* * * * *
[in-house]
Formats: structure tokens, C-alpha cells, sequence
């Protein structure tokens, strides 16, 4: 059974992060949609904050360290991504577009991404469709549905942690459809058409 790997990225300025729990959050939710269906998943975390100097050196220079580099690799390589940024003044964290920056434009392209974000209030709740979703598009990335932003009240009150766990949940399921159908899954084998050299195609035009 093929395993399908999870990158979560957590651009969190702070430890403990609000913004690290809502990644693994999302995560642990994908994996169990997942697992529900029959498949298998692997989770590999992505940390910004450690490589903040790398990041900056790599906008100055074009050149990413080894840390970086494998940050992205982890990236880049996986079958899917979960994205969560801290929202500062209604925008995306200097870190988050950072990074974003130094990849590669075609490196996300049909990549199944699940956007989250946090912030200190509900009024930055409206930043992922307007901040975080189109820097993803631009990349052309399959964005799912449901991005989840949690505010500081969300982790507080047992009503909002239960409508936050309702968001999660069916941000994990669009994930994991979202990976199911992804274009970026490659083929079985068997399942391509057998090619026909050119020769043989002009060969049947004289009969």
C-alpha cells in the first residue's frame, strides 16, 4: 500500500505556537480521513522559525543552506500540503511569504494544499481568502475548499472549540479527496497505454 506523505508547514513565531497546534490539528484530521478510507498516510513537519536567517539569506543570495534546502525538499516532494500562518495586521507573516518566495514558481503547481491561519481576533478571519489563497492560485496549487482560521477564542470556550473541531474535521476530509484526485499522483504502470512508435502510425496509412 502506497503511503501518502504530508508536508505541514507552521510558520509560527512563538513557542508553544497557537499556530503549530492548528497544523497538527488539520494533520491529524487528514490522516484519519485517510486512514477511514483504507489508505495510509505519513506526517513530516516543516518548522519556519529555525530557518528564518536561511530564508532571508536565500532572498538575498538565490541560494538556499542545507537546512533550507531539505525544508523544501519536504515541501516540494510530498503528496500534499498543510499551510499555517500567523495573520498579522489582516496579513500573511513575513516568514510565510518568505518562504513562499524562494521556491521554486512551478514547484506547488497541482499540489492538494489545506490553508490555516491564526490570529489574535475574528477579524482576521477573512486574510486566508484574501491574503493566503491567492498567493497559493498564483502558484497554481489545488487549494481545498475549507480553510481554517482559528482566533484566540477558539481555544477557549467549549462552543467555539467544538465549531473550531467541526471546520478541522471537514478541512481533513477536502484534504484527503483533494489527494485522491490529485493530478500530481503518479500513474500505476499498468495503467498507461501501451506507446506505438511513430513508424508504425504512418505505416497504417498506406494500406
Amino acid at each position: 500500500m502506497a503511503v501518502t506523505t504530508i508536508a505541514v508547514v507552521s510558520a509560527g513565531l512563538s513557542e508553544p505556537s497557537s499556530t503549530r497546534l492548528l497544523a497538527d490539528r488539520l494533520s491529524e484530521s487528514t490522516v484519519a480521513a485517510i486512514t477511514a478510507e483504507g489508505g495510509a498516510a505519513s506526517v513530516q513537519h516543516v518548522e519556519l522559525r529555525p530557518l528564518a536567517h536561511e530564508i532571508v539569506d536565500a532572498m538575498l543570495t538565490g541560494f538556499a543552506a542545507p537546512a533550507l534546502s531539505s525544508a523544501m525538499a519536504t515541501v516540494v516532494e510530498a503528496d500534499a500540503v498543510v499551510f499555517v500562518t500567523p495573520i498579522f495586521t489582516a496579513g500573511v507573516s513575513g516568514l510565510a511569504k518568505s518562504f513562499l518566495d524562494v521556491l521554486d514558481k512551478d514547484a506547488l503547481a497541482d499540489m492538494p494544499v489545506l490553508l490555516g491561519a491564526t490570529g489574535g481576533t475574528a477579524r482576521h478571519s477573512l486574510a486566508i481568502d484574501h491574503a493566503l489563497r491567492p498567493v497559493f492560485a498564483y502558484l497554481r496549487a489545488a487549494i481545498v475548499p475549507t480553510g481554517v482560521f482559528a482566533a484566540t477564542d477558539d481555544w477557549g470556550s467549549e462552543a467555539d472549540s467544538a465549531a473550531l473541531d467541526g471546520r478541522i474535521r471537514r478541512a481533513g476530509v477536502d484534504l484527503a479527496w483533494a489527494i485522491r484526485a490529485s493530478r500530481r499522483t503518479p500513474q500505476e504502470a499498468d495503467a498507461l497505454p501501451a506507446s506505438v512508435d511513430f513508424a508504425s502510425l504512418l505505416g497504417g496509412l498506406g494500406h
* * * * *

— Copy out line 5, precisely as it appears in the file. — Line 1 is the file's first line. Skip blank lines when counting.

Amino acid at each position: 500500500m502506497a503511503v501518502t506523505t504530508i508536508a505541514v508547514v507552521s510558520a509560527g513565531l512563538s513557542e508553544p505556537s497557537s499556530t503549530r497546534l492548528l497544523a497538527d490539528r488539520l494533520s491529524e484530521s487528514t490522516v484519519a480521513a485517510i486512514t477511514a478510507e483504507g489508505g495510509a498516510a505519513s506526517v513530516q513537519h516543516v518548522e519556519l522559525r529555525p530557518l528564518a536567517h536561511e530564508i532571508v539569506d536565500a532572498m538575498l543570495t538565490g541560494f538556499a543552506a542545507p537546512a533550507l534546502s531539505s525544508a523544501m525538499a519536504t515541501v516540494v516532494e510530498a503528496d500534499a500540503v498543510v499551510f499555517v500562518t500567523p495573520i498579522f495586521t489582516a496579513g500573511v507573516s513575513g516568514l510565510a511569504k518568505s518562504f513562499l518566495d524562494v521556491l521554486d514558481k512551478d514547484a506547488l503547481a497541482d499540489m492538494p494544499v489545506l490553508l490555516g491561519a491564526t490570529g489574535g481576533t475574528a477579524r482576521h478571519s477573512l486574510a486566508i481568502d484574501h491574503a493566503l489563497r491567492p498567493v497559493f492560485a498564483y502558484l497554481r496549487a489545488a487549494i481545498v475548499p475549507t480553510g481554517v482560521f482559528a482566533a484566540t477564542d477558539d481555544w477557549g470556550s467549549e462552543a467555539d472549540s467544538a465549531a473550531l473541531d467541526g471546520r478541522i474535521r471537514r478541512a481533513g476530509v477536502d484534504l484527503a479527496w483533494a489527494i485522491r484526485a490529485s493530478r500530481r499522483t503518479p500513474q500505476e504502470a499498468d495503467a498507461l497505454p501501451a506507446s506505438v512508435d511513430f513508424a508504425s502510425l504512418l505505416g497504417g496509412l498506406g494500406h